The Law of Similars

Paperback $13.95

Mar 14, 2000 | 336 Pages

Ebook $9.99

Aug 13, 2002

Audiobook Download $15.00

Aug 05, 2014 | 324 Minutes

  • Paperback $13.95

    Mar 14, 2000 | 336 Pages

  • Ebook $9.99

    Aug 13, 2002

Buy the Audiobook Download:


"A fast, fascinating read…."–Denver Post

"Bohjalian seems to have hit his literary stride with Leland Fowler, whose voice is intimate, credible, and sure in illuminating the shadows of his soul…. Once opened, The Law of Similars is a hard book to put down."–The Boston Globe

"Bohjalian [has] a distinctive narrative voice, [an] artful hand with dialogue, and [a] disarming gift for taking the reader into his confidence."–Vermont Sunday Magazine

Praise for Midwives:

"A writer of unusual heart."–The Boston Globe

"This skillfully constructed, fast-paced novel is not only beautifully written but also as hard to put down as any old-fashioned thriller…. This astonishing story will keep readers up late at night until the last page is turned."–Washington Post Book World

"Superbly crafted and astonishingly powerful…. It will thrill readers who cherish their worn copies of To Kill a Mockingbird."–People

"A treasure…. It is a rare pleasure when a finely written novel also grips us with sheer storytelling power."–Portland Oregonian

Author Essay

Chris Bohjalian on The Law of Similars:

Often it’s the little things that will trigger a novel: Meeting a midwife at a dinner party. Seeing a photograph of an elderly dowser–or water witch–in a newspaper. Having a cold.

The fact is, The Law of Similars was inspired by a cold.

It was one of those colds that lingered–not unlike the cold that would eventually beleaguer Leland Fowler, the novel’s narrator. My daughter was in a new day care, which meant I was making contact with every single cold germ medical science has catalogued. Nothing was able to keep me cold-free for more than a day or two, not even that workhorse of over-the-counter New Age wonder drugs, Echinacea. And so I finally decided to visit a homeopath. I wasn’t exactly sure what homeopathy was, but the remedies sounded exotic: tarantula and arsenic and gold. Belladona. Pulsatella. The black widow spider.

Moreover, there is actually a homeopath in the little village in which I live. (My corner of rural Vermont, apparently, is a small mecca of sorts for holistic healing. We have here a homeopath, a naturopath, a pair of Midwives, and two meditation centers–including one of some international renown.)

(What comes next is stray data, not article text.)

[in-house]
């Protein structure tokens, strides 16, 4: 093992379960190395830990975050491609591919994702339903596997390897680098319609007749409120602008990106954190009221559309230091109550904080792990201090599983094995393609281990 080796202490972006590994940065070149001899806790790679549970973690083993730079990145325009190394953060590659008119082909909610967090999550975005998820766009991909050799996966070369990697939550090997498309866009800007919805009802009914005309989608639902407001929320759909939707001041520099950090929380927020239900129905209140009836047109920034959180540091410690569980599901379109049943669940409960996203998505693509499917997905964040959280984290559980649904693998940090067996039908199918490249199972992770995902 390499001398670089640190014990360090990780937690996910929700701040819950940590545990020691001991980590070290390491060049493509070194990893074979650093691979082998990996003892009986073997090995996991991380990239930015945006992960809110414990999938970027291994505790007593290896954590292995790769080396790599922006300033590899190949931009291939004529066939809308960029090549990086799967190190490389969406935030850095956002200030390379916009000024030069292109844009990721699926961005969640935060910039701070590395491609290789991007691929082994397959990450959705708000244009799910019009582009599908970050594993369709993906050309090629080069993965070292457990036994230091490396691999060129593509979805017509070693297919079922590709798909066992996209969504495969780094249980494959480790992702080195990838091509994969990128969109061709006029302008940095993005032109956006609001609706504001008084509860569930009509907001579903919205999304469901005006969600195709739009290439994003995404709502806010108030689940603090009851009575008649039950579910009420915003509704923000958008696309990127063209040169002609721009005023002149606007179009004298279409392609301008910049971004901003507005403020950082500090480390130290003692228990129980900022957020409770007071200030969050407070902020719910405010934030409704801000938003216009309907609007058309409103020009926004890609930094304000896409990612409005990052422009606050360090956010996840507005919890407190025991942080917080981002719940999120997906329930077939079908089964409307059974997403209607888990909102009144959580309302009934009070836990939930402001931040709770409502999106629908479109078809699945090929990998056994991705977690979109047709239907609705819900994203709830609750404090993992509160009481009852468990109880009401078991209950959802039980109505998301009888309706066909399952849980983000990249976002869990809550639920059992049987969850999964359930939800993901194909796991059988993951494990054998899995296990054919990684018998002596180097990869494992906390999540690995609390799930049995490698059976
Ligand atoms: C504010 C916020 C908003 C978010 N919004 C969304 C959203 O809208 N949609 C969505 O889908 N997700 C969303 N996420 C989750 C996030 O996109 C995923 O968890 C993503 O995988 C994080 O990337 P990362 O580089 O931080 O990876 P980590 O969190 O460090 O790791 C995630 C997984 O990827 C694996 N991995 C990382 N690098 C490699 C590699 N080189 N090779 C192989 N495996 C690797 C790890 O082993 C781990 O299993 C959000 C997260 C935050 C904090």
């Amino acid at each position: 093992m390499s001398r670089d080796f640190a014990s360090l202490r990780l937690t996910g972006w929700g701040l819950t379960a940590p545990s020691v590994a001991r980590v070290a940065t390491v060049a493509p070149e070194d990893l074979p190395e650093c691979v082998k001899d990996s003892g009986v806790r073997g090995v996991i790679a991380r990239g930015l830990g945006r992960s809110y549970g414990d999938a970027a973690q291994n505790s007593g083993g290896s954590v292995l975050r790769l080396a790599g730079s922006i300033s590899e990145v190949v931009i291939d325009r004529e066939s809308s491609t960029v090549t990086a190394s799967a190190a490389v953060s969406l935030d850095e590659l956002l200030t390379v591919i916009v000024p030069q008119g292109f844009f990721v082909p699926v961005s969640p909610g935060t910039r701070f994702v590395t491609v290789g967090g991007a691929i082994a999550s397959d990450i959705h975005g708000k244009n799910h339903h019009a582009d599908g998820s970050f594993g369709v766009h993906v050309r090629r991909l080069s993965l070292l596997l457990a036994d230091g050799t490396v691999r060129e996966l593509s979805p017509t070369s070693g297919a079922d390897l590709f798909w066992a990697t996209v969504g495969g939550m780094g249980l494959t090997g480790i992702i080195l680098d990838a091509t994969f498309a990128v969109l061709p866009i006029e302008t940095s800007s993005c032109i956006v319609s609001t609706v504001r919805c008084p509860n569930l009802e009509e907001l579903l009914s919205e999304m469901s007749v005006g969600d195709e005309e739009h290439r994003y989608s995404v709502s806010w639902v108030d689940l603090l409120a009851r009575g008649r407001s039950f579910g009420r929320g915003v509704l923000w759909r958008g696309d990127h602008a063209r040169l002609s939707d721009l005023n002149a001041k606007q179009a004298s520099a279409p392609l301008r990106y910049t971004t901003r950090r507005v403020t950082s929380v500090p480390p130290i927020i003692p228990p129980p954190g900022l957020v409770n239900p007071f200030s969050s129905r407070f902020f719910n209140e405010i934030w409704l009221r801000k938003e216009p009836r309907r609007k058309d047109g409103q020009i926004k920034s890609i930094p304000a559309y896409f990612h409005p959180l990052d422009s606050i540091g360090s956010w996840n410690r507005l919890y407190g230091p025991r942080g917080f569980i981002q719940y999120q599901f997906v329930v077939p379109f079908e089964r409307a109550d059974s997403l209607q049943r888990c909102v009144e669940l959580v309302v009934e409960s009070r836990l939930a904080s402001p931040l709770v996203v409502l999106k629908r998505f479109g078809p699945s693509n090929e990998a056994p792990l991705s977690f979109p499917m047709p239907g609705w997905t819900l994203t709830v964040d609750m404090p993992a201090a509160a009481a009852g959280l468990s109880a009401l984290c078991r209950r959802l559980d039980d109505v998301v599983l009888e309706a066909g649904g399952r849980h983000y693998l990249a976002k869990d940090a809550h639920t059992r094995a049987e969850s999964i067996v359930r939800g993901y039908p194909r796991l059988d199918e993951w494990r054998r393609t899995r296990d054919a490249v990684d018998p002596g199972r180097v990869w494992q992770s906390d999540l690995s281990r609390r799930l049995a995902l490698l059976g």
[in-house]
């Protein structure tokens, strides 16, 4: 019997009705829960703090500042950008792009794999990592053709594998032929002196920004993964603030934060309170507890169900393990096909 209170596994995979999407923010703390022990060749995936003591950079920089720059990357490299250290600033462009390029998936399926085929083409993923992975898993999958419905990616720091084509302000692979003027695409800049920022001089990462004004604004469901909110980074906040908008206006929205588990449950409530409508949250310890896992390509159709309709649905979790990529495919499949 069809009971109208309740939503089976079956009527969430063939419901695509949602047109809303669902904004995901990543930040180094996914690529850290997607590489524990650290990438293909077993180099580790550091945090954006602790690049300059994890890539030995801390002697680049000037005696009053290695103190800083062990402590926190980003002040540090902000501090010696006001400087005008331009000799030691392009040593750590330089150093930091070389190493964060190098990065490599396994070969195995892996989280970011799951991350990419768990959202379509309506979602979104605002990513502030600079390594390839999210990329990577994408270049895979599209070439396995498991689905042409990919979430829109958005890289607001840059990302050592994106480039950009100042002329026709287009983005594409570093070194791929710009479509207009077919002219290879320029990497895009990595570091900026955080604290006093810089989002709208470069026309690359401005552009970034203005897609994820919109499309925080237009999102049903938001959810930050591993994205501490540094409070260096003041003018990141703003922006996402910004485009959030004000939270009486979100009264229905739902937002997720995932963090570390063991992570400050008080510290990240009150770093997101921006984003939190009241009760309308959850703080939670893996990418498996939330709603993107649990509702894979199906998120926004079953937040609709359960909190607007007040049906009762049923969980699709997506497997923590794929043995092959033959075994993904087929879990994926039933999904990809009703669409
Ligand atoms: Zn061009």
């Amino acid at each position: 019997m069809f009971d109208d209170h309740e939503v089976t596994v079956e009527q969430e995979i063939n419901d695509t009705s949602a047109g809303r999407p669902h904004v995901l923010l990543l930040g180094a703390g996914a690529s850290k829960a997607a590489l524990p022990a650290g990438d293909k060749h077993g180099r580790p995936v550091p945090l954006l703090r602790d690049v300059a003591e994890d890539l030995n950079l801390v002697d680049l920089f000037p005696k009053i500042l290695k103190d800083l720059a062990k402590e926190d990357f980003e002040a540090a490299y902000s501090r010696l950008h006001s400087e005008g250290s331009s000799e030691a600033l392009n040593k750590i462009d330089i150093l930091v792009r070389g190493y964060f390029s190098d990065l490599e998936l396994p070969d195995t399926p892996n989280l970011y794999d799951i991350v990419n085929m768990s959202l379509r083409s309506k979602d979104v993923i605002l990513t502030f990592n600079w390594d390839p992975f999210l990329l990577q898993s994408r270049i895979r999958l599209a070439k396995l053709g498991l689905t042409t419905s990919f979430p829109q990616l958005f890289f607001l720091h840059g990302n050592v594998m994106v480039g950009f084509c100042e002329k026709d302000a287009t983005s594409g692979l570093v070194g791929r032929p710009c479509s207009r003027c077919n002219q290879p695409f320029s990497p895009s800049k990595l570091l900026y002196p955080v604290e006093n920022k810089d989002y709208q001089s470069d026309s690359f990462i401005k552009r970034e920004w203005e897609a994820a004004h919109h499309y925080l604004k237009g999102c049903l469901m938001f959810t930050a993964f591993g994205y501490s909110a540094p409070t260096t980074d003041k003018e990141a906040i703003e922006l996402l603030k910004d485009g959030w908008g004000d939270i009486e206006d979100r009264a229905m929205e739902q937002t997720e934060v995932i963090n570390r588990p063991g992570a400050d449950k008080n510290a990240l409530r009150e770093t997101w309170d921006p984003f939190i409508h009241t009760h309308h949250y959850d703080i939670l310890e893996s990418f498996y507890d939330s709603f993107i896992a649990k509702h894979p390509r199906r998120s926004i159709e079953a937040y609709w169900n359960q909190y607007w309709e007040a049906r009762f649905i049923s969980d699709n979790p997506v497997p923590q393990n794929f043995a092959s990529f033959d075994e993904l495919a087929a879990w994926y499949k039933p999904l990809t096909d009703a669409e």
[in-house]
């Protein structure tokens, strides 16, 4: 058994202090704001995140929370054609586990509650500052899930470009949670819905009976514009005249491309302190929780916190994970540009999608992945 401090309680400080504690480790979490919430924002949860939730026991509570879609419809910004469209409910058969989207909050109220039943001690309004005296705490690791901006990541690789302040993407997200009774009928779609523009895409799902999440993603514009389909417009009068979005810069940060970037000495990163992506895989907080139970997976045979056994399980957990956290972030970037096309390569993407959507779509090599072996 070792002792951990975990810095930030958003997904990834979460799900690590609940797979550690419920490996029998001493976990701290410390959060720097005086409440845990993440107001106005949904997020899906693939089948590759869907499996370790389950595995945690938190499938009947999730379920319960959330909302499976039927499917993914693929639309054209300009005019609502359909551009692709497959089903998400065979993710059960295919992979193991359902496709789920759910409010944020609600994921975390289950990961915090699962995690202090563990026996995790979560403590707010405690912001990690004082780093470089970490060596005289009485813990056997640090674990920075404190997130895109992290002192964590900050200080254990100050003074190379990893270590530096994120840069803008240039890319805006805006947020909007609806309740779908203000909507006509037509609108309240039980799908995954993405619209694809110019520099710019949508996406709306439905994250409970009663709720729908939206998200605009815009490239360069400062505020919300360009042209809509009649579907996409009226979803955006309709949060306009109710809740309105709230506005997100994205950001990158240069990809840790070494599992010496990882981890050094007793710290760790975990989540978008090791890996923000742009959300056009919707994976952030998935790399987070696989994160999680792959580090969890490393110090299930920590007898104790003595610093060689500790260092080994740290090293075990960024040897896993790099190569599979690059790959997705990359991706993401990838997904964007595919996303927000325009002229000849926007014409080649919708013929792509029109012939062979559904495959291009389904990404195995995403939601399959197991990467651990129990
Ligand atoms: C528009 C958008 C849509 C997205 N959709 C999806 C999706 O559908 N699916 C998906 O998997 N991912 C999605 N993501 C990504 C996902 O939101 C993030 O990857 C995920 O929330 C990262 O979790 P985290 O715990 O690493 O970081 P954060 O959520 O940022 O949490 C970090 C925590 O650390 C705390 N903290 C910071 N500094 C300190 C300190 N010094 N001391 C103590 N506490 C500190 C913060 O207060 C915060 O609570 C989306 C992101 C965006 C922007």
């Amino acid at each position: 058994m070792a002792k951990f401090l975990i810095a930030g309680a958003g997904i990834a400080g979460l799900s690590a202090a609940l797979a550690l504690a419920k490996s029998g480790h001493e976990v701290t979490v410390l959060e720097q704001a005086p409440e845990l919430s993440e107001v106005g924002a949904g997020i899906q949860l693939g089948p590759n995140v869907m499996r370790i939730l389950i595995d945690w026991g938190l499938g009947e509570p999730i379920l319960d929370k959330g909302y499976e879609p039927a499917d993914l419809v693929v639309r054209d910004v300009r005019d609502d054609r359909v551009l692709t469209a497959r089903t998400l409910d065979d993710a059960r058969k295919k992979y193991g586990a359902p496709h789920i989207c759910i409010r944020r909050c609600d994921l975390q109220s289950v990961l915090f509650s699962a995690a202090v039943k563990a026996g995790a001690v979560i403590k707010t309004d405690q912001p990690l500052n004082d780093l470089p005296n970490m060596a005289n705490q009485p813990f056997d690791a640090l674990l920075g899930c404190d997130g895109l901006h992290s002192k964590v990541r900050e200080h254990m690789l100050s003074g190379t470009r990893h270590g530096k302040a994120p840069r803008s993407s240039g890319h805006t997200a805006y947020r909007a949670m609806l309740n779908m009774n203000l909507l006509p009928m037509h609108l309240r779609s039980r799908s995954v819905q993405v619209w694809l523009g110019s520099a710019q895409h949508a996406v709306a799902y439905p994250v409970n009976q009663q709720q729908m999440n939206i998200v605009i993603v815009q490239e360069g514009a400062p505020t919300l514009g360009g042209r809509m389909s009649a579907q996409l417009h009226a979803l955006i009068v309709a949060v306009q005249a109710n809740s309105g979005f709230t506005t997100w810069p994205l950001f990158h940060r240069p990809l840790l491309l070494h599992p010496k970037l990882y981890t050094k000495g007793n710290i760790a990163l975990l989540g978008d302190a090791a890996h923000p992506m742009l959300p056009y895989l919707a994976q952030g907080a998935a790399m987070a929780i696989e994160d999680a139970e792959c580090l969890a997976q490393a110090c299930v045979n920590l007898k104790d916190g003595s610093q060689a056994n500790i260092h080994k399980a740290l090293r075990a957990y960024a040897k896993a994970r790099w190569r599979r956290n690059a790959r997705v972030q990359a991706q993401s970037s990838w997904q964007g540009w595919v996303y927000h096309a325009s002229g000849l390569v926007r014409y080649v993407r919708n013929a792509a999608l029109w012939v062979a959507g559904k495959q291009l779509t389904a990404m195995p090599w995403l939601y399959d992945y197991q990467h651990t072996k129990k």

I don’t think I imagined there was a novel in homeopathy, however, until I met the homeopath and she explained to me the protocols of healing. There was a poetry to the language that a patient doesn’t hear when visiting a conventional doctor: "Herring’s Law of Cure," "Succussing the Remedy." And, of course, the foundation for treatment, "The Law of Similars." In essence, I like the words.

On my second visit, I was given my remedy, and I was surprised to discover it worked. Or, perhaps, the homeopath got lucky and the timing was right and the cold went away on its own. I’ll never know. Either way, the cold indeed disappeared, and it didn’t come back for almost a year.

Does this mean I’m a convert to homeopathy, a passionate, proselytizing disciple? Not completely. I still see a conventional physician and I still take prescription medicines. I am still more likely to take an Advil for a headache than Ignatia (the St. Ignatius bean) or Aconite (wolfsbane).

But I am convinced that the bridge between body and mind is sturdier than I’d once believed. That link may be invisible, but it is profound. I wasn’t sure if there was any real magic in those tiny homeopathic pills that I had swallowed, but there was certainly something alluring and seductive in the art itself.

Make no mistake, however, The Law of Similars is not a novel about homeopathy. It is simply a novel in which homeopathy–or, actually, the miracles in all medicine that seem to be always just beyond our reach–plays a role.

And since my cold was caught up in my mind with the notion that my daughter was in a new day care, I think it was probably inevitable that the novel’s narrator would be a father. . . and he would have a daughter. . . and that little girl would be roughly my own daughter’s age.

Before I knew it, I had Leland Fowler and his little girl, Abby, and the germ of the story that would grow into a book.

–Chris Bohjalian

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